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Monthly Archive: July 2005

Jul 15 2005

Why I blog

I reached a kind of landmark this week with this blog. I have been making entries since January 26th, posting one item each weekday, except for a three-week break in June. As a result I have now posted over 100 entries and consisting of over 100,000 words, longer than either of my two published books. …

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Jul 14 2005

“I know this is not politically correct but….”

One of the advantages of being older is that sometimes you can personally witness how language evolves and changes, and how words and phrases undergo changes and sometimes outright reversals of meaning. One of the interesting evolutions is that of the phrase “politically correct.” It was originally used as a kind of scornful in-joke within …

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Jul 13 2005

Should professors reveal their views?

During the last academic year, UCITE organized a faculty seminar on whether, and how much, of their own views professors should reveal to the students in their classes. One faculty member recalled one of her own teachers admiringly. She said that he had guided the discussions in her college classes very skillfully and in such …

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Jul 12 2005

Catholic Church reversing course on evolution?

It was only on May 19 that I compared religious reaction to two major scientific revolutions, those identified with Copernicus and Darwin, and showed that in each case religious objections to the new theories only arose more than a half-century after the theories were published, and then began with Protestants, rather than the Catholic Church. …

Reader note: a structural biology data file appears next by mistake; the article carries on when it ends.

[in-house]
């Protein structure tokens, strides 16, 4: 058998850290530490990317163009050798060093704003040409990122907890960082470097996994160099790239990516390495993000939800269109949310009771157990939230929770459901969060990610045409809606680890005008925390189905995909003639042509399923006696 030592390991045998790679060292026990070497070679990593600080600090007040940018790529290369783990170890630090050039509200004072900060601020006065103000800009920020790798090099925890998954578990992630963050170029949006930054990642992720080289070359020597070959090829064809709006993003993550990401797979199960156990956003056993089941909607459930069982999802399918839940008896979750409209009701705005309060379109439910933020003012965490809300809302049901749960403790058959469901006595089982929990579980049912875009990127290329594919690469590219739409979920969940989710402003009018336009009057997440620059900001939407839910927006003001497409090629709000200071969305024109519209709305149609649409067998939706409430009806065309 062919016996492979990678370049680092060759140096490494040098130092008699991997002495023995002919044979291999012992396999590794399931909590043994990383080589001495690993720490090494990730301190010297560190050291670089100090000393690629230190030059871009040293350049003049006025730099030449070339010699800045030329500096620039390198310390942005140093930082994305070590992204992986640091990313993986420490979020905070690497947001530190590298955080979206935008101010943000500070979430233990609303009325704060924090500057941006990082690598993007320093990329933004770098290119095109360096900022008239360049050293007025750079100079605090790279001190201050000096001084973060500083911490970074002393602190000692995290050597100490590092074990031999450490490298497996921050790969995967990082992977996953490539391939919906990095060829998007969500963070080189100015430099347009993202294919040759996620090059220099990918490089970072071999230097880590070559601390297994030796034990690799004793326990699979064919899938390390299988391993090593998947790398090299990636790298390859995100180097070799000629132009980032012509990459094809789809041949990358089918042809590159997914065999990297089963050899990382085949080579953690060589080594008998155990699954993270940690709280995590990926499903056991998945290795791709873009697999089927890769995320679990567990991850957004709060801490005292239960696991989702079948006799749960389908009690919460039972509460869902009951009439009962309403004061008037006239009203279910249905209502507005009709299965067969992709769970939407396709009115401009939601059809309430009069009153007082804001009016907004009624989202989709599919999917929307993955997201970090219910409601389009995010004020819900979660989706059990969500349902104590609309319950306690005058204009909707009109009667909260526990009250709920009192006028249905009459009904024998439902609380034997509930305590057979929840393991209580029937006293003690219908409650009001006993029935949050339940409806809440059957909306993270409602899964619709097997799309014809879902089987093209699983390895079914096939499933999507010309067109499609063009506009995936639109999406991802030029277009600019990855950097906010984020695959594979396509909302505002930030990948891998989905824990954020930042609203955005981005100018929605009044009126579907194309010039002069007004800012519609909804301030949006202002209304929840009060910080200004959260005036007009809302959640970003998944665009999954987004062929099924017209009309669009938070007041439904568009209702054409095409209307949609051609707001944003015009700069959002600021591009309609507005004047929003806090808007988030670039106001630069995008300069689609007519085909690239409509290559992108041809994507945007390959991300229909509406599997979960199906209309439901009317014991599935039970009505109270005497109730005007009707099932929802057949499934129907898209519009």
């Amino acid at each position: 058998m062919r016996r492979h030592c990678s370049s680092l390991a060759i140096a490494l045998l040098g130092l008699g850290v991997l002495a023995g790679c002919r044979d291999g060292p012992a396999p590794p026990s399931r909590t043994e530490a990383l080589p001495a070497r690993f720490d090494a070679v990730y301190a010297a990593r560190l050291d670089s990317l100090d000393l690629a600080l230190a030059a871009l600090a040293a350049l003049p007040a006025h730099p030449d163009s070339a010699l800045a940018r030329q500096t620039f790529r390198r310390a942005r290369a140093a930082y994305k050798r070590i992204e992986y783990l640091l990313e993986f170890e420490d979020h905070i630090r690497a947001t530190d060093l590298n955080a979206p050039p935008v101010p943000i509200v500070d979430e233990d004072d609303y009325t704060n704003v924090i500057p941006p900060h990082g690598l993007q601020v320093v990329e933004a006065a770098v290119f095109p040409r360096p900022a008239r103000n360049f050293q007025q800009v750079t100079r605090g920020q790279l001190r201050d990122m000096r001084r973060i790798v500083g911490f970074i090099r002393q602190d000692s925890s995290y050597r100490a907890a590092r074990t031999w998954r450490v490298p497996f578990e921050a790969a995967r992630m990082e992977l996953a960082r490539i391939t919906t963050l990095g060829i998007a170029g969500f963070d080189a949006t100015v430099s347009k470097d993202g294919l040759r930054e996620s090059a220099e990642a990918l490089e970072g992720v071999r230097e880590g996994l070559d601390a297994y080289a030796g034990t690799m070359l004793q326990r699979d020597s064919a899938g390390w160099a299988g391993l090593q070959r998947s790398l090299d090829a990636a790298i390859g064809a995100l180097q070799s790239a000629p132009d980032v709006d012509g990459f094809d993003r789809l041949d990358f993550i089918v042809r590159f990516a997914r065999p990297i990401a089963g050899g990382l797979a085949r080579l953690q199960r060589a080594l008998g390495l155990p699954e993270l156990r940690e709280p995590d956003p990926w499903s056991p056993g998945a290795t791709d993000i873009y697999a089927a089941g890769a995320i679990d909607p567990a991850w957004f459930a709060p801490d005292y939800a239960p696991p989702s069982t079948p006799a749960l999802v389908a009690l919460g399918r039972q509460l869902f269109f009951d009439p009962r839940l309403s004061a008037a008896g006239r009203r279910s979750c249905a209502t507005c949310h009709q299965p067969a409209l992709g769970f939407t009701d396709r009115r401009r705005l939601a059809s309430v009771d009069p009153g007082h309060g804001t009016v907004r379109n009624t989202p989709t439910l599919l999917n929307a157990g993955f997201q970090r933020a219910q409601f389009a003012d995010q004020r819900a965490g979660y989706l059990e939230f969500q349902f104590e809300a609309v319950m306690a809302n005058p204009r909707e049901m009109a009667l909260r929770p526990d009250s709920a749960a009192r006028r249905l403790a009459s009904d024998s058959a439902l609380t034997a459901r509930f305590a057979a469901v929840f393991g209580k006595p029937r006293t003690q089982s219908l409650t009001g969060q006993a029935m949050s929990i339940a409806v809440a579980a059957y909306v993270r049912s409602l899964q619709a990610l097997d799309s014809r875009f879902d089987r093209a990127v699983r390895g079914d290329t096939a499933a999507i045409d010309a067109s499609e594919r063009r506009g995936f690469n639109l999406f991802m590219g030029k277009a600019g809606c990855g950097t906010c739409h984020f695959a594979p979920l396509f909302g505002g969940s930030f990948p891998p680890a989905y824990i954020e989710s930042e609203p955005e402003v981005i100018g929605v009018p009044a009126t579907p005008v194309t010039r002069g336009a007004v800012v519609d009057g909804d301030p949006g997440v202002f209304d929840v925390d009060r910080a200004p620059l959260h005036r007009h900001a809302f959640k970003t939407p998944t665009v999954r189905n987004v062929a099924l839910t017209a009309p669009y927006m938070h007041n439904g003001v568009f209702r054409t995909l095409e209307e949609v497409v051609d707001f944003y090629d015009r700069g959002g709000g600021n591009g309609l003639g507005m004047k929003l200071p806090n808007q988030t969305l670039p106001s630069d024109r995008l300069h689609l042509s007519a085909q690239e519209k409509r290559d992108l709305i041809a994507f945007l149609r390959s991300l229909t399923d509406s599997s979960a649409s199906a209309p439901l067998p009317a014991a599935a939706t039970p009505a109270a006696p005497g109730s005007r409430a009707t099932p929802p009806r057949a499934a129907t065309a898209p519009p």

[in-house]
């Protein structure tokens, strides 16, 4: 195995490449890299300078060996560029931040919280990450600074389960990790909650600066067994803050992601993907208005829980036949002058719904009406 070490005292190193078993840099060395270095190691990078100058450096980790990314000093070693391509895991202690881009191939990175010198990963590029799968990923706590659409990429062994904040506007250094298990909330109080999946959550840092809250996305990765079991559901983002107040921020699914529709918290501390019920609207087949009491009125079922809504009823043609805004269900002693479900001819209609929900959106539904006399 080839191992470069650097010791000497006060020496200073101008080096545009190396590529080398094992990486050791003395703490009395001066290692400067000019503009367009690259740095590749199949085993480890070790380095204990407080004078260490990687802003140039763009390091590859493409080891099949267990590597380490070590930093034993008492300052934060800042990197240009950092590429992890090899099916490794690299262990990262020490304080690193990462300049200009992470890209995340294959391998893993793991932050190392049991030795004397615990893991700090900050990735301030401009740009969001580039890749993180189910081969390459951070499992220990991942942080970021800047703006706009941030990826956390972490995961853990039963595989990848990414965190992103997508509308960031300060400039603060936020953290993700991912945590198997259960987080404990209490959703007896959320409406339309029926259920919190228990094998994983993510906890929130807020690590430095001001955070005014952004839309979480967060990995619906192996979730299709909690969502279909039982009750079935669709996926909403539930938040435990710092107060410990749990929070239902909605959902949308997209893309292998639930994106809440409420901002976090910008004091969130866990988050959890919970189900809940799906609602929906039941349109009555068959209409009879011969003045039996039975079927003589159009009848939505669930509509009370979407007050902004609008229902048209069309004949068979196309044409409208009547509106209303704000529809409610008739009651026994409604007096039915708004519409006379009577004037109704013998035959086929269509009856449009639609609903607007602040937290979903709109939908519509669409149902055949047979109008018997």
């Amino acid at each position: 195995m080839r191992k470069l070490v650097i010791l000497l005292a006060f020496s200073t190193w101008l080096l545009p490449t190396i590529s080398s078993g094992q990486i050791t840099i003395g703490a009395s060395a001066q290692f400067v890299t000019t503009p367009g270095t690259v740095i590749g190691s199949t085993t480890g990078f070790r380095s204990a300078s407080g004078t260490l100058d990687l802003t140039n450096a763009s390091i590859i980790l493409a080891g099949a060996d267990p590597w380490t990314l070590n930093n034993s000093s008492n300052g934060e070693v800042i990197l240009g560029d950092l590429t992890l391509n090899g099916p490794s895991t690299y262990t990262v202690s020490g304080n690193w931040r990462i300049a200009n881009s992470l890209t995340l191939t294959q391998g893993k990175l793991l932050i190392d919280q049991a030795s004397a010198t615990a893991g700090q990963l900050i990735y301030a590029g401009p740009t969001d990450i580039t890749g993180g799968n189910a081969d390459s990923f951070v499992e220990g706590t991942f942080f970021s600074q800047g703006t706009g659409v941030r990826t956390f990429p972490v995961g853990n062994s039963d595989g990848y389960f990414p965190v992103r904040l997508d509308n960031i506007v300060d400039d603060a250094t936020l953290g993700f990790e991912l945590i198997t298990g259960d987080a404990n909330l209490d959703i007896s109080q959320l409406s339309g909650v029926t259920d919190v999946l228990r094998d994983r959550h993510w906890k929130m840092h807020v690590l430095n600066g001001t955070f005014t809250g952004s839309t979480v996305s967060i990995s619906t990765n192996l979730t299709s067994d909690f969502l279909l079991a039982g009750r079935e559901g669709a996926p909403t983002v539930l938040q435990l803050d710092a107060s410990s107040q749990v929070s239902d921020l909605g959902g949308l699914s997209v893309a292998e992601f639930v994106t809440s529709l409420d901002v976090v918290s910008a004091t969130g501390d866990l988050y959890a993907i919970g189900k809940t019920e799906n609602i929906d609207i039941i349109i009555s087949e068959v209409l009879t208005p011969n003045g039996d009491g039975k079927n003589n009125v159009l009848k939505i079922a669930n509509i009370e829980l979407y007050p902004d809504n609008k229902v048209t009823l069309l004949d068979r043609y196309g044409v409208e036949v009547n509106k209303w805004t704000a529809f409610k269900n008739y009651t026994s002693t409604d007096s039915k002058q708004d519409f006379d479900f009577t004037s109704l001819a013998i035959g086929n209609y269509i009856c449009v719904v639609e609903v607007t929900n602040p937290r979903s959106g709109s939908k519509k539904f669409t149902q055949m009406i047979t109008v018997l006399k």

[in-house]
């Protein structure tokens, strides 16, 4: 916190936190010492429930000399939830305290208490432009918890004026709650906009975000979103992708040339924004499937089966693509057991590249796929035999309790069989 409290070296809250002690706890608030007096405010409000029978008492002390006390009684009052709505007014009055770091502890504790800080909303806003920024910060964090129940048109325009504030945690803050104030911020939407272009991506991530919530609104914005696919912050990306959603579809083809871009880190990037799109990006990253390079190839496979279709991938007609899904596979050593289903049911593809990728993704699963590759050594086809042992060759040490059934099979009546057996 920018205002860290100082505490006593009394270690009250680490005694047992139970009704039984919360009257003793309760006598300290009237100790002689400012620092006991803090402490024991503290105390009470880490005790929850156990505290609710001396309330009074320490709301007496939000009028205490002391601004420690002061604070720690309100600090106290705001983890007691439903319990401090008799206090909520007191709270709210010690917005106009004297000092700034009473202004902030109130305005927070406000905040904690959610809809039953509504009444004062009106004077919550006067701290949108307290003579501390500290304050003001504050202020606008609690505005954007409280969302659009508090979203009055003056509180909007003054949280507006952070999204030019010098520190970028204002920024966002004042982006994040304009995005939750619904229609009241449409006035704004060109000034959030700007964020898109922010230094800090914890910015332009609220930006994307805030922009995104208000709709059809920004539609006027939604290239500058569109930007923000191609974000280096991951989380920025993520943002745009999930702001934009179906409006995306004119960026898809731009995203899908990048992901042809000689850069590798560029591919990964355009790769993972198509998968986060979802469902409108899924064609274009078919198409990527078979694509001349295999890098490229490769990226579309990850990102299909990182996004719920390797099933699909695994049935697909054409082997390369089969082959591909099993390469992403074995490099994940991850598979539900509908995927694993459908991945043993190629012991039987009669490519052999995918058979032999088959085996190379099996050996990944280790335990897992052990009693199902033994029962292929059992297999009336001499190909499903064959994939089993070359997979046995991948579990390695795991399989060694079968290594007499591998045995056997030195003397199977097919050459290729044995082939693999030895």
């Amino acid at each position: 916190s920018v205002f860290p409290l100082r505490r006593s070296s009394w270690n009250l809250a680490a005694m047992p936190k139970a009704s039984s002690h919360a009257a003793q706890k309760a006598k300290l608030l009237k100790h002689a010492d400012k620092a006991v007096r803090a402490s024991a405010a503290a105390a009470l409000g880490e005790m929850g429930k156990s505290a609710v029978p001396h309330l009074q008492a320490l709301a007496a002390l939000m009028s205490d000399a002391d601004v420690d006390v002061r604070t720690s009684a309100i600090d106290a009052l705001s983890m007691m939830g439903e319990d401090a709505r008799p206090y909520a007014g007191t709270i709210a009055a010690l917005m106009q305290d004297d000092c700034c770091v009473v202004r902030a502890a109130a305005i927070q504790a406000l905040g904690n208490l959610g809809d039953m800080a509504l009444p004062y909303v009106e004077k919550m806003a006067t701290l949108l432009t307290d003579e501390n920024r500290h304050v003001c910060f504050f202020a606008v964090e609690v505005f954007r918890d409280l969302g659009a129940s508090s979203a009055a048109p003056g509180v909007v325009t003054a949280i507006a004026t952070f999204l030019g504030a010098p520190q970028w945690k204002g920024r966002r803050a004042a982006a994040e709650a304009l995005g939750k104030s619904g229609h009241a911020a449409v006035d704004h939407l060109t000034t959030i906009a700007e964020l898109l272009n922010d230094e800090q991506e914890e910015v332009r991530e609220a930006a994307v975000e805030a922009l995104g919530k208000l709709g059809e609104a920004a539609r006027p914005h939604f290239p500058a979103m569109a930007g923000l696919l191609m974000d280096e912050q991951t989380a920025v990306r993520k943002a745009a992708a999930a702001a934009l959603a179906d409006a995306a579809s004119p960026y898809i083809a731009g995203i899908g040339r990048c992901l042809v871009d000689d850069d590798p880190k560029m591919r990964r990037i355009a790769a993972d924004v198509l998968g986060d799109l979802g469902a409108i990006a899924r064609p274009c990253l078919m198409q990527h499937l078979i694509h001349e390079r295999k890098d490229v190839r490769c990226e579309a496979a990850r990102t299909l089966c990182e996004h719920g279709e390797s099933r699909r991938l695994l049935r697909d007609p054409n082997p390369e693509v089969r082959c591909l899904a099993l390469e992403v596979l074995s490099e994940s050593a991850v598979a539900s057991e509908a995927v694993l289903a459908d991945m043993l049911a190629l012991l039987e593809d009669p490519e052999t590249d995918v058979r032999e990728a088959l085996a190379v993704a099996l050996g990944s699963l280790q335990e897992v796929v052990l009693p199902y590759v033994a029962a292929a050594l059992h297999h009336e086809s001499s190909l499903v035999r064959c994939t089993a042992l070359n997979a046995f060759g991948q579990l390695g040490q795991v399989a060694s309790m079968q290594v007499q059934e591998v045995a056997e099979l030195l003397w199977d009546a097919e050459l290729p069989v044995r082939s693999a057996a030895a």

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Jul 11 2005

Public and private grief

One of the things that strikes me is America seems to have a fascination with memorials and ceremonies honoring the dead. There are memorials for the various major wars, there is a memorial built for the Oklahoma City bombing, for the Lockerbie disaster, and there is the present bitter argument over the proposed memorial at …

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Jul 08 2005

Undermining faith in the judiciary

I have always believed that people tend to behave better than one might expect them to when placed in positions of trust where high standards of behavior are expected of them. One particular kind of occupation exemplifies my belief, and that is judges. The public expects members of the judiciary to act according to higher …

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Jul 07 2005

Should one use raw political power or govern by consensus?

The second parallelism I saw between political developments in Sri Lanka and in the US has been the breakdown in the usual rules of behavior regarding building consensus. To some extent, politics in both Sri Lanka and the US are insider’s games. The people in the leadership of the two main parties tend to be …

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Jul 06 2005

“The Bible says…”

One of the things I benefited most from once being an ordained lay preacher was having to study the Bible in a fairly formal way. The Bible is a fascinating book, and studying it in some depth reveals treasures that might be missed by those who just pick outs bits here and there. For example, …

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Jul 05 2005

Politics and religion-3

There is no doubt that people’s religious beliefs often have political implications. For example, if your religious beliefs require you to live according to certain principles, and the actions resulting from those principles bring you into conflict with the law, then one has an obligation to work to change the laws. Typically this is done …

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Jul 01 2005

Politics and religion-2

As I said before, the significant beginnings of Buddhist religious involvement in Sri Lankan politics began with the 1956 stunning landslide parliamentary victory by an underdog candidate who ran on a platform that shrewdly mixed nationalist politics with an appeal to the ethnic-religious Sinhala-Buddhist population that they would receive favorable treatment under his government. While …

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